The yearly tips for Your New Favourite Band 2009 have begun…
I recently professed my love of end of year lists. Well, at the beginning of a new year, a new type of list comes out, fuelled by the NME and Radio 1 style quest for ‘your new favourite band’: The Tips for 2009. This year La Roux, White Lies, Lady GaGa and Florence and the Machine are hotly tipped by the Guardian among others.
Well, I hate these lists. Predictions inevitably tend to come from industry insiders, so what do we get except a bunch of hopefuls for one-album money makers pathetically compared to last year’s big names – big precisely because they weren’t really comparable to anything else. In fact, it’s hard to see La Roux’s name mentioned without Adele and Duffy appearing alongside it.
Did anyone predict the enormous success of Arctic Monkeys in 2007? Did anyone see Bon Iver sneaking onto everyone’s lips in 2008 (I don’t think even those who bought his album when it was self-released in 2007 really saw it coming)?
These lists are ways to fill space and wind up the publicity for the music industry’s next money-spinner. And we are all too willing to fall into their trap at this time of year.
Perhaps it’s a human desire to predict and manage the future, but it all seems so futile when very few predictions come to fruition. Let’s look at what was tipped for 2008: Rightly, Duffy and Adele were causing a bit of a stir, but so were One Night Only, of whom the only thing I saw was an appearance at a summer ball I went to – not exactly headlining Glastonbury.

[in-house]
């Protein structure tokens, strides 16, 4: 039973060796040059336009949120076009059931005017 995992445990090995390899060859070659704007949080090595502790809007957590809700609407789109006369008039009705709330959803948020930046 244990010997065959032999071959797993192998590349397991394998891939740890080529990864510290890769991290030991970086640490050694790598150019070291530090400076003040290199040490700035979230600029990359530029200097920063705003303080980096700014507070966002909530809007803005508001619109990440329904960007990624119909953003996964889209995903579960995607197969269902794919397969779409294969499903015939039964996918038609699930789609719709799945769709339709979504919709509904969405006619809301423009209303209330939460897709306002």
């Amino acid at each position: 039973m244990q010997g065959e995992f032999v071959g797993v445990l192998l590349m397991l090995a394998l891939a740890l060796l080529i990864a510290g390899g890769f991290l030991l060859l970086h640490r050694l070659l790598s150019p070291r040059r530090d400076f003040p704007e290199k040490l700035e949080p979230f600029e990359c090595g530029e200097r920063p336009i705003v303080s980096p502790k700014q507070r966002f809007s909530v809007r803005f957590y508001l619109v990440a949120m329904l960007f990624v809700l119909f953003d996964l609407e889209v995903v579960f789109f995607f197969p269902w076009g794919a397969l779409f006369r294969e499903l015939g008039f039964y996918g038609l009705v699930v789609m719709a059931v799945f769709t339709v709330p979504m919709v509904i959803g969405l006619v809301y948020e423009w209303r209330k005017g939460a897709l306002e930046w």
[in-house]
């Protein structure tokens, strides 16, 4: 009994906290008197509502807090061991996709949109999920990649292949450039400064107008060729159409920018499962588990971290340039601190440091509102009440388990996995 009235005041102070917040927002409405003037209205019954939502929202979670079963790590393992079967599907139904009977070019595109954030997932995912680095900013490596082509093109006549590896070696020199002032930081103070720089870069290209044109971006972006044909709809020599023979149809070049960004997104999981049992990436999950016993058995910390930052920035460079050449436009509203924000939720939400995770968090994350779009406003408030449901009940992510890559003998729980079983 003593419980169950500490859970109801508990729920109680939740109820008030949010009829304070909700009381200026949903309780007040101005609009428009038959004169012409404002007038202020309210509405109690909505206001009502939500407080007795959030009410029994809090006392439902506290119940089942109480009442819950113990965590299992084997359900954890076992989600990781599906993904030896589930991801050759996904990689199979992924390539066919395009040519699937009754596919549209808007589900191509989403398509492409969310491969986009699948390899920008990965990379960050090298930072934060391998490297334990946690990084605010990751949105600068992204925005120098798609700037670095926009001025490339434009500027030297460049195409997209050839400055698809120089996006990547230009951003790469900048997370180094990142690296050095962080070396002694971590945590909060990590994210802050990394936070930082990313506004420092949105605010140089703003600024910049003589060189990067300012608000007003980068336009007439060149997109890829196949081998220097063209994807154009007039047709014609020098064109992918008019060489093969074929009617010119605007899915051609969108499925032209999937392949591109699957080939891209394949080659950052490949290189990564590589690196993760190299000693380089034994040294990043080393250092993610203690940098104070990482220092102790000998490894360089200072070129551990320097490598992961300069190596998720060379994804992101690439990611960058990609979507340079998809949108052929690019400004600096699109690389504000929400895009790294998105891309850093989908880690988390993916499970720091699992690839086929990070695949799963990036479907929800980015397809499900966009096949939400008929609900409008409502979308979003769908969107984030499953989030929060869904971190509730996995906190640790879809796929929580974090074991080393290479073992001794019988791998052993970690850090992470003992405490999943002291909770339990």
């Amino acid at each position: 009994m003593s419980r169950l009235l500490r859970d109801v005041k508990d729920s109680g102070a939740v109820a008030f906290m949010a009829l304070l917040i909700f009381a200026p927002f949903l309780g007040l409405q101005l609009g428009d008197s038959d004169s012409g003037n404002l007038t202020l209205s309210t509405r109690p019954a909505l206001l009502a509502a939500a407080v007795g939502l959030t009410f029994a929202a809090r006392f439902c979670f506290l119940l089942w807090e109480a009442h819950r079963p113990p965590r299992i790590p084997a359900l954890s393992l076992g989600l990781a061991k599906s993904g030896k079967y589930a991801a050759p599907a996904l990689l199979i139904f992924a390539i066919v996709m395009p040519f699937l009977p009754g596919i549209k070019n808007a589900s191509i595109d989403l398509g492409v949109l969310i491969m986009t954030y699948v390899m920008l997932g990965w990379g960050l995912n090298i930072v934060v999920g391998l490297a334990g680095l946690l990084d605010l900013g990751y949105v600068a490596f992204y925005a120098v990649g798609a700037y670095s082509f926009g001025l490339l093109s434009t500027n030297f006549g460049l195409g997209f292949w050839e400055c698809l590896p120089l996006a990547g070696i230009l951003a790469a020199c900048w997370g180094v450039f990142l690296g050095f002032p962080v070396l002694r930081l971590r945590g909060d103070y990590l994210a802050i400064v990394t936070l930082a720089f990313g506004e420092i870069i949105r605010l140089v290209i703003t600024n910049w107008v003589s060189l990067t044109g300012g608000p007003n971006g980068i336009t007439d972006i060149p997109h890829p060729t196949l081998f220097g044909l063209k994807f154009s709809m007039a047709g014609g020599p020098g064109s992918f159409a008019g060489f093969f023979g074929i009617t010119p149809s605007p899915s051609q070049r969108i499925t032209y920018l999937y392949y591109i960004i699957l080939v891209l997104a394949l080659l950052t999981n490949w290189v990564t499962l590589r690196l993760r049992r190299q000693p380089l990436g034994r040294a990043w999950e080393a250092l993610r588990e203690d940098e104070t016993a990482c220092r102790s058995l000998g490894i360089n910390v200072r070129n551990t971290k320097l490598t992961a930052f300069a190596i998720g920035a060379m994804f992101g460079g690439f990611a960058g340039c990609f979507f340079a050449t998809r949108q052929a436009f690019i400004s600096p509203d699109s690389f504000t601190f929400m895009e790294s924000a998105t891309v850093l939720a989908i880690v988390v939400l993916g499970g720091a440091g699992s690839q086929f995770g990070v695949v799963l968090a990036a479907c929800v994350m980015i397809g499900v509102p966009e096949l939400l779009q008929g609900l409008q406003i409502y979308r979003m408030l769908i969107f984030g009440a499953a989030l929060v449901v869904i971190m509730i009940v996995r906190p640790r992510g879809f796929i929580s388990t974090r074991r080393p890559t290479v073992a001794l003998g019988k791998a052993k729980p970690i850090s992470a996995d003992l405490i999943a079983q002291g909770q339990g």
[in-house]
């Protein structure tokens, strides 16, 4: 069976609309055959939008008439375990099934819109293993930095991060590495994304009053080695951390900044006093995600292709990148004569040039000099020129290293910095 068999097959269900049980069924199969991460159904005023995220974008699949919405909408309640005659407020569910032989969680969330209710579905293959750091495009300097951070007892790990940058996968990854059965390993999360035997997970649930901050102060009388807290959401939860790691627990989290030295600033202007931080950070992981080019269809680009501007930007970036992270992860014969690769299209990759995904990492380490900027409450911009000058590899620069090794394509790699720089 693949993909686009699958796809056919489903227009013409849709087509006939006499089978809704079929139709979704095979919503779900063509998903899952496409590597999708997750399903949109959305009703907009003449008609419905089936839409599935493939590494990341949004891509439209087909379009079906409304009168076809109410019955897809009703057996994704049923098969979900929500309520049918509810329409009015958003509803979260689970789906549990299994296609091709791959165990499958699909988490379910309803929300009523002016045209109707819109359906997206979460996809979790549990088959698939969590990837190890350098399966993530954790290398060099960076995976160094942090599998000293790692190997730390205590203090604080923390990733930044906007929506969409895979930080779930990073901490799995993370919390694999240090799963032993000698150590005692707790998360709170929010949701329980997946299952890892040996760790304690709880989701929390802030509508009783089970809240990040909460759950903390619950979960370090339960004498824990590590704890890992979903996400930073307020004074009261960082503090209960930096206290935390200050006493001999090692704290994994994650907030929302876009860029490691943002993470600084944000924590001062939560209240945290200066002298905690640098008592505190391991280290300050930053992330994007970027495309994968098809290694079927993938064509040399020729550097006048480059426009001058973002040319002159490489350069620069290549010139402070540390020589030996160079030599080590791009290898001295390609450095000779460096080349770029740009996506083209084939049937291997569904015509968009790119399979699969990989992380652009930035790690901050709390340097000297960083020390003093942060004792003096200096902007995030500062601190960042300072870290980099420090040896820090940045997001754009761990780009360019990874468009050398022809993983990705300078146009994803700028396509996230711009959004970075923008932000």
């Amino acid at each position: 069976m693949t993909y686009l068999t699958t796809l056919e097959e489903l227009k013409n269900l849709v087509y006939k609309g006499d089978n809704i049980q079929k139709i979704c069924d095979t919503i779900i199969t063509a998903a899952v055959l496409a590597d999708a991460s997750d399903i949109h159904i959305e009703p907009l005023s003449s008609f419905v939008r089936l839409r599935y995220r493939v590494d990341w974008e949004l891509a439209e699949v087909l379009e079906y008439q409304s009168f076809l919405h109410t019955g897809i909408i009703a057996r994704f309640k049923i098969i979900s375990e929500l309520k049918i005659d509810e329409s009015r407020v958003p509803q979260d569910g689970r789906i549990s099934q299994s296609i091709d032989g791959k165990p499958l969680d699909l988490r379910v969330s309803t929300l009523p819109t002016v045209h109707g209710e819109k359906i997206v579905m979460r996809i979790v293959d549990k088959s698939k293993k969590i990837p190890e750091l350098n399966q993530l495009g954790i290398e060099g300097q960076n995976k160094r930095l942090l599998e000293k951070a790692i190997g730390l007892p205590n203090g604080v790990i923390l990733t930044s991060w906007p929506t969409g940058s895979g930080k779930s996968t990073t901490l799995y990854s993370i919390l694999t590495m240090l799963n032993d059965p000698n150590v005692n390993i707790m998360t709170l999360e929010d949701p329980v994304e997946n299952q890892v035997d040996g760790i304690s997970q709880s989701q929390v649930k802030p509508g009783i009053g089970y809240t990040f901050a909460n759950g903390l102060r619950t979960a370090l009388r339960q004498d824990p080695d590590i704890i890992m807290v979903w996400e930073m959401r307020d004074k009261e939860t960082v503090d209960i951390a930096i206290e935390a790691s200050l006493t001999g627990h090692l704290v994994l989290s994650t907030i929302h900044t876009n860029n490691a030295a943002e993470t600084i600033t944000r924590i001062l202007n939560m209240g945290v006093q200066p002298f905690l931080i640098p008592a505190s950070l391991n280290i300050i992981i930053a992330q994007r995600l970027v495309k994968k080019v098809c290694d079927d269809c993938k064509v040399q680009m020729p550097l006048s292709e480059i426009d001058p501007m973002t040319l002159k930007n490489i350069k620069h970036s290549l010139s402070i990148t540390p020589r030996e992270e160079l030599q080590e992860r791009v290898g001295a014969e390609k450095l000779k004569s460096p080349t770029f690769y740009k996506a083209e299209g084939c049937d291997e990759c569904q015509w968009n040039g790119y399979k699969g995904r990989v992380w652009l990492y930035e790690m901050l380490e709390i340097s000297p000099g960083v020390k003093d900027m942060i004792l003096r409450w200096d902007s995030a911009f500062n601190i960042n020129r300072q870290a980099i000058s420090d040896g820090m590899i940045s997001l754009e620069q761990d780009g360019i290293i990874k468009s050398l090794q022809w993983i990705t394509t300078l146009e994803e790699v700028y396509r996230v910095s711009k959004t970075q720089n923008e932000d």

Sam Sparro also was tipped, though he only actually managed one hit which now plagues me every time I play Pro Evolution Soccer. Black Kids failed to really excite anyone on a great scale, not to mention Joe Lean and the Jing Jang Jong and Does It Offend You, Yeah?, who were both the pick of the editor of the NME. His best prediction was Late of the Pier, of whom he said “I don’t actually like the music that much”.
Where predictions came good, it was generally stuff that was already fairly big on the internet, or already gaining some hype in the previous year. Take MGMT and Vampire Weekend, for example, or even Foals who had been tipped for quite some time before not quite wowing anyone last year. It all seems a fairly contrived way to state the obvious and crank up the hype machine.
My only advice is to beware: don’t believe the hype, it’ll probably never happen. And judging on last year’s picks, let’s hope it doesn’t.